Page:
All of us have that favorite toy from childhood – the stuffed bunny with the missing ear, the motorized Barbie Jeep that scooted along at two miles per hour, or the Evel Knievel Daredevil Stunt Set that caused parental headaches across the nation. These toys carry sweet memories, but offered us much more than entertainment. Toys are invaluable to a child’s growth and development. They shape a child’s interests in the future, help them learn or develop practical skills, and foster creativity through imagination.
Toys can also become a mess. There is a fine line between a collection of quality, well-loved toys and a quantity of toys that quickly take over a room. Too many things – even good things – can create a sense of disorder.
As a professional organizer, one of the most common complaints I hear from clients with children is that their living spaces are no longer livable. Once-pristine living rooms are littered with Legos, broken crayons, and missing puzzle pieces. Many parents have resigned themselves to the notion that there is nothing they can do about the mess until their kids mature into teenagers. However, I believe families can implement strategies and systems to turn any home into a place of blissful order.
For these families, cutting down on quantity helps them refocus and appreciate items of quality. Getting there is a step-by-step process that involves the whole family.
Step 1: Involvement The first step toward successful organization is getting the child involved in deciding which toys to keep and which to pass on. If parents de-clutter without a child’s input, the child will not feel responsible for his or her belongings. A major meltdown could result. But if the child is allowed to make their own decisions with Mom or Dad’s support, it can empower them for future decision-making about belongings and set them on a path toward organization. With younger children, parents may need to facilitate this process, but as kids mature they can gradually assume more responsibility.
Step 2: De-clutter When beginning the de-cluttering phase, encourage the child to think about his or her feelings toward one toy at a time. Don’t focus on the negative idea of getting rid of toys, but ask probing questions with a positive focus. Is this something you play with every day or is it usually forgotten on the bottom of the toy chest? Would you rate this as one of your top 10 favorite toys? This will begin a reflective dialogue that will help the parent and child come to reasonable conclusions about a toy’s fate. In the process, remind the child that items they no longer play with could be delivered to other boys and girls who are less fortunate than they are. This helps develop a philanthropic spirit and makes the process of passing on items much easier.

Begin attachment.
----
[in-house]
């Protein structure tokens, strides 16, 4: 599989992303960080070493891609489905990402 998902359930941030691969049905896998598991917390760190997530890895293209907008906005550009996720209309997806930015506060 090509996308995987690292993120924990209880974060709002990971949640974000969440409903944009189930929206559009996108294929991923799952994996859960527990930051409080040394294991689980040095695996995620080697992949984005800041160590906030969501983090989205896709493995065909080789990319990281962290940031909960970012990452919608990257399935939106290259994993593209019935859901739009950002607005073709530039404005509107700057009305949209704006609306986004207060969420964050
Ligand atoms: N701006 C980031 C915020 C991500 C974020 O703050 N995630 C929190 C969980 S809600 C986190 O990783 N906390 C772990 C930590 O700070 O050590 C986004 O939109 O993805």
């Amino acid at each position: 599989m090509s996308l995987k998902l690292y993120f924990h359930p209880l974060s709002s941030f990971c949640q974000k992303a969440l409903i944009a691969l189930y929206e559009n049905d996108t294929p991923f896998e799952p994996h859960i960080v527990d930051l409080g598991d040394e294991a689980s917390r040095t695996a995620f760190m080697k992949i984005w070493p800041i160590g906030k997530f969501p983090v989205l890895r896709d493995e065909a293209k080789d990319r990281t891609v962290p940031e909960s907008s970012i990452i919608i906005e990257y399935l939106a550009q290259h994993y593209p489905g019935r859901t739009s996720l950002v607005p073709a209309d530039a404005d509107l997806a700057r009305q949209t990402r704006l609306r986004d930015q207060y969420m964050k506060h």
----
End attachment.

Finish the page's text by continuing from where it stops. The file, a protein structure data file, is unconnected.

Step 3: Give Homes Once the “all-star” toys have been determined, place them in designated homes. This could be a specific drawer, a certain shelf, or a basket. Toys that are played with often should be easily accessible for a child – they need to be able to reach the toy and put it away on their own. Categorize items based on function, such as building blocks or art supplies. Every item that fits in that category should live in that specific place. In the future, if Mom finds a doll anywhere else in the house, she can remind the child that the floor is not the doll’s home, and the toy should be put back where it belongs.
Step 4: Limit Space If a child is having a hard time parting with toys, give him or her a limited amount of space for each item. For example, if they are unwilling to part with an overwhelming collection of Legos, give them a reasonably sized box and allow them to keep whatever pieces they can fit in the box. This cuts down on the volume but still gives your child the freedom to choose.
Step 5: Label Homes The homes for each toy can be labeled for children who are old enough to read. For younger children, simply use a photo or drawing of the toy grouping. This helps the child know exactly where each toy belongs – and it makes cleaning up that much easier.
Many parents feel as though organizing is just another thing to add to their busy schedules. But in today’s cluttered world, organizing is more essential than ever. One of my favorite quotes comes from the great Benjamin Franklin: “For every minute spent in organizing, an hour is earned.” The time investment you make organizing toys today could save a lot of headaches and clutter in the future.
For this project we used: Three Sterilite Clearview three-drawer organizers One Sterilite large two-drawer unit Two Sterilite shoe drawers Three Sterilite 25-quart ID-boxes
by Kallie Koumalats
Kallie is the owner of Joyful Organization, a local professional organizing business, and is a middle school Language Arts teacher. She writes a blog with tips and inspiration for organization, and enjoys helping others manage stress through simplifying. Learn more at joyfulorganization.com.